At the foot of every bed, confronting the moribund occupant, was a television box. Television was left on, a running tap, from morning till night.
Aldous Huxley, "Brave New World" CRITICS miss the point when they complain that Barry Levinson's "Avalon" lacks a point. The point, rather obvious once you look beneath this film's endearing surface, is television -- its evolution as a mass medium, and its debilitating influence on our lives.
Its initial appearance is harmless enough. Three generations of the Krichinsky clan -- Levinson's semi-autobiographical film family -- are gathered around a funny-looking box in anticipation of something happening.
The adults gradually lose interest (looking at a test pattern leaves much to be desired), but the children, still possessed of a sense of wonder, are fascinated. Eventually they are rewarded, with Howdy Doody, Captain Video and all the old Westerns resurrected to fill the empty screen during television's earliest days.
Soon we are in the 1950s, TV's heyday. The TV set has become a fixture in countless American homes, and Milton Berle, television's first genuine superstar, is changing the way we spend our Tuesday evenings.
In a key scene (sure to rekindle the past for anyone old enough to remember), we find the middle-aged Sam Krichinsky, "Avalon's" main character, at supper with his family. Suddenly a siren sounds, and like automatons, they bolt from the kitchen to the living room: "Uncle Miltie" is on! But Levinson returns his camera to the kitchen, pausing over the abandoned dinner table. Levinson thus tips his hand, suggesting that television also has a dark side.
From here on it's downhill. In one scene after another, each more depressing than the last, Levinson depicts the increasingly isolated nature of television viewing and the medium's uncanny ability to substitute illusory for real experience.
Thanksgiving, once an occasion for bringing five households of kinfolk together, is now reduced to a nuclear family affair. We are with Jules (Sam's son), his wife, Ann, and their two children. They are in their living room, eating their holiday meal off TV trays. They sit silently, eyes glued to a TV set. The absence of feeling is pervasive.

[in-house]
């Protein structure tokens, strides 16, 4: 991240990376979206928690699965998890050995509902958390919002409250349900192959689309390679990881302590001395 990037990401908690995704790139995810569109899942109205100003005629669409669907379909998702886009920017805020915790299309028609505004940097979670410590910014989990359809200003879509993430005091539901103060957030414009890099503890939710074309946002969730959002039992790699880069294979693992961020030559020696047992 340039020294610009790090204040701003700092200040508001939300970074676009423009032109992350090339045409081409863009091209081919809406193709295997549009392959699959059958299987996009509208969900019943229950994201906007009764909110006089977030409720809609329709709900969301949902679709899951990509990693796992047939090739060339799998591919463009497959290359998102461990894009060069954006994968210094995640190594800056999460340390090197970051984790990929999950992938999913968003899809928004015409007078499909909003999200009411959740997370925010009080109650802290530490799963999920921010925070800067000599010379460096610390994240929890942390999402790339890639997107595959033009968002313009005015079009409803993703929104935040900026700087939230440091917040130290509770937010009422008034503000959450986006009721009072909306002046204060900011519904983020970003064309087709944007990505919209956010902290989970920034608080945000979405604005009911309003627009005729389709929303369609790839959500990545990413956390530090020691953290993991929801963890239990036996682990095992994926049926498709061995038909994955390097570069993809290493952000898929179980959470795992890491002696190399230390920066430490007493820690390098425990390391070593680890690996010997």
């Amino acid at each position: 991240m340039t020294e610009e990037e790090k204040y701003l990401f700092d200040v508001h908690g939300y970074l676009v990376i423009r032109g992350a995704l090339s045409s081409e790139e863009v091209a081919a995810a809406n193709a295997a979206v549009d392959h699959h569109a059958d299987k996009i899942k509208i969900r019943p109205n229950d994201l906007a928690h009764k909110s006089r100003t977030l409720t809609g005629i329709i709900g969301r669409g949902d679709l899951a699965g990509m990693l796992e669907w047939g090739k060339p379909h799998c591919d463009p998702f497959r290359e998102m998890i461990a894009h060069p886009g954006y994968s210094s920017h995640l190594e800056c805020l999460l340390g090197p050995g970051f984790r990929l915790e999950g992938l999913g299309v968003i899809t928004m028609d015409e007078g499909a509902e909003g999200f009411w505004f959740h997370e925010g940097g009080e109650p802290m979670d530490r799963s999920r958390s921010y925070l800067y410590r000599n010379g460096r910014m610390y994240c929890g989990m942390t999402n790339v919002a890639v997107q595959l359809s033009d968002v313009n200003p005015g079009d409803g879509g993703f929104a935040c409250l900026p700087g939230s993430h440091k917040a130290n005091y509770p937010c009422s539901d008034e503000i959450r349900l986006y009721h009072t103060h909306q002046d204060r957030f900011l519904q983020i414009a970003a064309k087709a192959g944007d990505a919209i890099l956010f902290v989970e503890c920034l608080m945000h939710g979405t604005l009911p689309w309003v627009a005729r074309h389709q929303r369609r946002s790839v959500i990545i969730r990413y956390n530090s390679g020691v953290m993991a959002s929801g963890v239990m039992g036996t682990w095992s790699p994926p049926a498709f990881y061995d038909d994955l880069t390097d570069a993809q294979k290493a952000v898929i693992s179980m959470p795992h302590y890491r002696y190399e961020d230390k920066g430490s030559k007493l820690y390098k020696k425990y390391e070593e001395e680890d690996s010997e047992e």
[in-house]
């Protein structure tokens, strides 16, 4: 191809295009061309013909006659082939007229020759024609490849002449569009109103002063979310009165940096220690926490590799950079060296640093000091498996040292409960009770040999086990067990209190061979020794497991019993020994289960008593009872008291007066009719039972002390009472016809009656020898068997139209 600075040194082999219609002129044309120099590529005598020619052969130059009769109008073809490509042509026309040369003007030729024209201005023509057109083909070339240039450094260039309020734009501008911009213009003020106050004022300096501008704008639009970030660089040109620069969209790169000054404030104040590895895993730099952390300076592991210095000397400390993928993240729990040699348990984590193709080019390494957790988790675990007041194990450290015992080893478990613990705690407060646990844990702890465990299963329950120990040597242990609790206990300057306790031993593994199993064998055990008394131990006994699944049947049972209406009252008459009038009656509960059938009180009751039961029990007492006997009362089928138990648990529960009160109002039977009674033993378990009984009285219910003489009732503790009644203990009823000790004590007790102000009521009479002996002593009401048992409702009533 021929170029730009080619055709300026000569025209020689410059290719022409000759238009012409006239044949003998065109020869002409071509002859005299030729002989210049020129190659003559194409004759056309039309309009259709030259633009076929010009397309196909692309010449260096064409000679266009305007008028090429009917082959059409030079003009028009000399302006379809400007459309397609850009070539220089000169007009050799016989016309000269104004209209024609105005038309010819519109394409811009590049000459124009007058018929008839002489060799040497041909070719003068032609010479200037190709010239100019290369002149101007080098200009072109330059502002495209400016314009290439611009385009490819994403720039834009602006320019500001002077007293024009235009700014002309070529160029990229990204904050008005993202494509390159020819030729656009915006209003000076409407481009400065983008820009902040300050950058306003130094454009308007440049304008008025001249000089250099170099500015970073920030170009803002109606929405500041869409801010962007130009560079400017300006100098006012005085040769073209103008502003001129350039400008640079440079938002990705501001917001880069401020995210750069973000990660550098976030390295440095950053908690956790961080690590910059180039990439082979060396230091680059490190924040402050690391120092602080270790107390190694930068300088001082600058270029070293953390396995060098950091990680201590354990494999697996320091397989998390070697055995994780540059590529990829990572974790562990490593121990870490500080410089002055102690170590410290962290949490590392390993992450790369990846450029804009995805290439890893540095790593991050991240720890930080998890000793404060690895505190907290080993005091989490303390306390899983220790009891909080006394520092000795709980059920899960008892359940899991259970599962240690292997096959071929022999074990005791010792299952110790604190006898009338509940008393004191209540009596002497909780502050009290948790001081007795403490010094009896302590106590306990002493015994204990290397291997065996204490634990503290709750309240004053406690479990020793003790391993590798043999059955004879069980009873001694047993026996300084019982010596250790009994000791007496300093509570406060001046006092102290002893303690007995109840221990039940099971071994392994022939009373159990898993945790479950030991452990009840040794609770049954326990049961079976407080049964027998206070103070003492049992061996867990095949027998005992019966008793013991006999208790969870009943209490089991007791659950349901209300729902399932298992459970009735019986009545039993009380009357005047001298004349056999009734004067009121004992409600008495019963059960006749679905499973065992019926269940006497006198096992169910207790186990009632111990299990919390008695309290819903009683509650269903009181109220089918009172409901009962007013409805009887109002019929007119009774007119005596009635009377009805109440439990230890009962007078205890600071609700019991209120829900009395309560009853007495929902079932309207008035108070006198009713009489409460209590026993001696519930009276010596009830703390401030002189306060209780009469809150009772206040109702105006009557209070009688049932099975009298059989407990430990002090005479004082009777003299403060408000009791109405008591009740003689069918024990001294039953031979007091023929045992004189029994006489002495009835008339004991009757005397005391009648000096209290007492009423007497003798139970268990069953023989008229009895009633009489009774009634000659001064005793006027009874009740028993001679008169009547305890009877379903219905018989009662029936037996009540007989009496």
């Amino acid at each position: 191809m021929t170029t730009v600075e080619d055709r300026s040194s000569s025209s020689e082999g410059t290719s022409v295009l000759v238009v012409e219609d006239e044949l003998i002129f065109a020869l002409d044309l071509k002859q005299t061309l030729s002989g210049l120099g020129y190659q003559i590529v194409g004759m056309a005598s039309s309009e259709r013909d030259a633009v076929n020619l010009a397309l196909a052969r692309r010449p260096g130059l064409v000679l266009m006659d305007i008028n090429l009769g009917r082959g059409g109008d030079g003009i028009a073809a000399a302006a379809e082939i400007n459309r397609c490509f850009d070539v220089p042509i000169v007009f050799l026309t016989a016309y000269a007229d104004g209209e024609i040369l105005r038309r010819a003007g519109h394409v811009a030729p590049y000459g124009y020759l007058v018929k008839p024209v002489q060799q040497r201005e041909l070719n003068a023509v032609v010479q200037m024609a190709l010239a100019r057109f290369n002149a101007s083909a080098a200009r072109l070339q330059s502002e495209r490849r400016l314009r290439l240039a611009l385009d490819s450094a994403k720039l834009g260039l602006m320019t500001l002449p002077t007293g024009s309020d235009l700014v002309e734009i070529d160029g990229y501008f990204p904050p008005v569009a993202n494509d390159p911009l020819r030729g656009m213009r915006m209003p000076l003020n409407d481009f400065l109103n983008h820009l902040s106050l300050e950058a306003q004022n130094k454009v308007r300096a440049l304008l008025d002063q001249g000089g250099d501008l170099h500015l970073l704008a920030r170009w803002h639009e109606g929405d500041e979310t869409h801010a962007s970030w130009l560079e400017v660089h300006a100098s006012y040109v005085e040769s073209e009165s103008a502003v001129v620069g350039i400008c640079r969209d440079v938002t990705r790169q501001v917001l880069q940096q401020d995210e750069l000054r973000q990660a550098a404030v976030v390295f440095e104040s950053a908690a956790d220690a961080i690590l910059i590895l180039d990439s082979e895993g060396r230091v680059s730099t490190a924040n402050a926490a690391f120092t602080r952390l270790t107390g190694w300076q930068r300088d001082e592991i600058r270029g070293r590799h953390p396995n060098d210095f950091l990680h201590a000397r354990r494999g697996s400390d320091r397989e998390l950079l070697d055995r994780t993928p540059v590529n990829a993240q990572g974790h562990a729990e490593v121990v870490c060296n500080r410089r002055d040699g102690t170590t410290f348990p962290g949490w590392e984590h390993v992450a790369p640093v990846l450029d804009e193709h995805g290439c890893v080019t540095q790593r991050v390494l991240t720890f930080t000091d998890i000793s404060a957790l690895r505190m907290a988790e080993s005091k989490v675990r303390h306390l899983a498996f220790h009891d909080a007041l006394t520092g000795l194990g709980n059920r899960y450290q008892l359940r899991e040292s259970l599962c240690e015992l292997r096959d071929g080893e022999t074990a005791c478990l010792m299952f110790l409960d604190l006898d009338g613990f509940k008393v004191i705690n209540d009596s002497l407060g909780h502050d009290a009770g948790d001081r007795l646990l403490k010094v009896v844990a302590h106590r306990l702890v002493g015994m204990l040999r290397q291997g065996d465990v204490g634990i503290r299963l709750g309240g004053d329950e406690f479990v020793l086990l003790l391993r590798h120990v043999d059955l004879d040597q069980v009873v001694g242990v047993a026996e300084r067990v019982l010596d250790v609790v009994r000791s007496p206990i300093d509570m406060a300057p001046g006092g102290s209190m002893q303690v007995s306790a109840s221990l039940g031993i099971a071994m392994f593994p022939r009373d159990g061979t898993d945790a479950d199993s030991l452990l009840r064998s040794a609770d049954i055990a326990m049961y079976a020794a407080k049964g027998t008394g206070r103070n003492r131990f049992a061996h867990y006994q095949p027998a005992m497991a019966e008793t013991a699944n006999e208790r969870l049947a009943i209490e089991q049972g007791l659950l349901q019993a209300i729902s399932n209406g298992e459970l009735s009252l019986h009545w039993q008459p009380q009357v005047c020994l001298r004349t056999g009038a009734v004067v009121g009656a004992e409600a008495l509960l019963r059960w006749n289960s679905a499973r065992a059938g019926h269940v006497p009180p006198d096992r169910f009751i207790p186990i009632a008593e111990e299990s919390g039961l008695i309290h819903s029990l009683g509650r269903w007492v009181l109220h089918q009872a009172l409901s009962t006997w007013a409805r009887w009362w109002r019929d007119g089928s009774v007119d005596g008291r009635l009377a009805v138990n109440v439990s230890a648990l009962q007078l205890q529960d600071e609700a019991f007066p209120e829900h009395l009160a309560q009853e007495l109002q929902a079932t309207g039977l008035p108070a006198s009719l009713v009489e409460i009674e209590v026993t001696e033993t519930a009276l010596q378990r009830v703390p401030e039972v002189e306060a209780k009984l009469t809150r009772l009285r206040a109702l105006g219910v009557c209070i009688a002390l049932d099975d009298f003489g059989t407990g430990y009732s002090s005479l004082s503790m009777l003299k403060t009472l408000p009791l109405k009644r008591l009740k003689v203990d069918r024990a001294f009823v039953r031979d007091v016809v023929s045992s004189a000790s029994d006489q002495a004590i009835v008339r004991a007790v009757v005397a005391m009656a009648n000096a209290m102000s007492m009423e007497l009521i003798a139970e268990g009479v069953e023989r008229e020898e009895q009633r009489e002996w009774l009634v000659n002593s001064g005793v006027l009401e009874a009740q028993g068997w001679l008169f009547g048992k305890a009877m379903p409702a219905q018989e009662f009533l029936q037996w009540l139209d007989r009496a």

Moments later -- years, really -- we are in Jules' kitchen. Sam, an aging widower, sits at the table talking confusedly. Jules half-consciously corrects him as the rest of the family shifts back and forth between dinner and a portable TV set which sits conveniently nearby.
And then, in a scene so filled with alienation you could cut it with a knife, we are with Jules and Ann alone. They are sitting motionless on their bed, staring glassy-eyed at the TV. Obviously unhappy, they seem unable to admit that something has gone terribly wrong with their lives. Little do they realize that the TV into which they are escaping is a principal source of their anguish.
Several more years go by. We are in a home for the aged. Old Sam is having a visit with his grandson, Michael, who is now grown and married. Michael's young son, whom Sam hardly knows, is also there. As the two men talk, the boy's eyes seek out the nearby TV set which, as always, is on. This is the 1970s, and television by now has become a background assumption, something to which we thoughtlessly turn at the first sign of boredom or frustration. We observe the boy as he watches. He is comfortably merged with the tube, preoccupied, content. The brave new world has arrived.
And what is the boy watching? A parade, one of TV's many pseudo-spectacles. TV makes us think that because so many of us are watching the same thing at the same time, we are somehow a community.
But what kind of community is it whose members are isolated in a synthetic environment of electronic images? No community at all, according to Jerry Mander, one of TV's severest critics. For Mander, the TV audience is only an aggregate of disconnected human beings who, bereft of interior lives, readily surrender their personal autonomy to television's corrupting message. And what is the message? No surprises here: materialism, consumption, immediacy, disposability -- all the false values Jules and Ann so innocently pursue to their ultimate grief.
Barry Levinson may not share Mander's deep pessimism about television, but his portrayal of the medium in "Avalon" constitutes the most devastating indictment yet leveled at the small screen by a major American film maker.
For those who fail to get the point, a second viewing is recommended. And once the point is grasped, it might be well to consider that there was life before TV -- all of human history, as a matter of fact. And though it sounds utterly ludicrous, one can still get along without it very nicely.
Howard Bluth writes from Baltimore.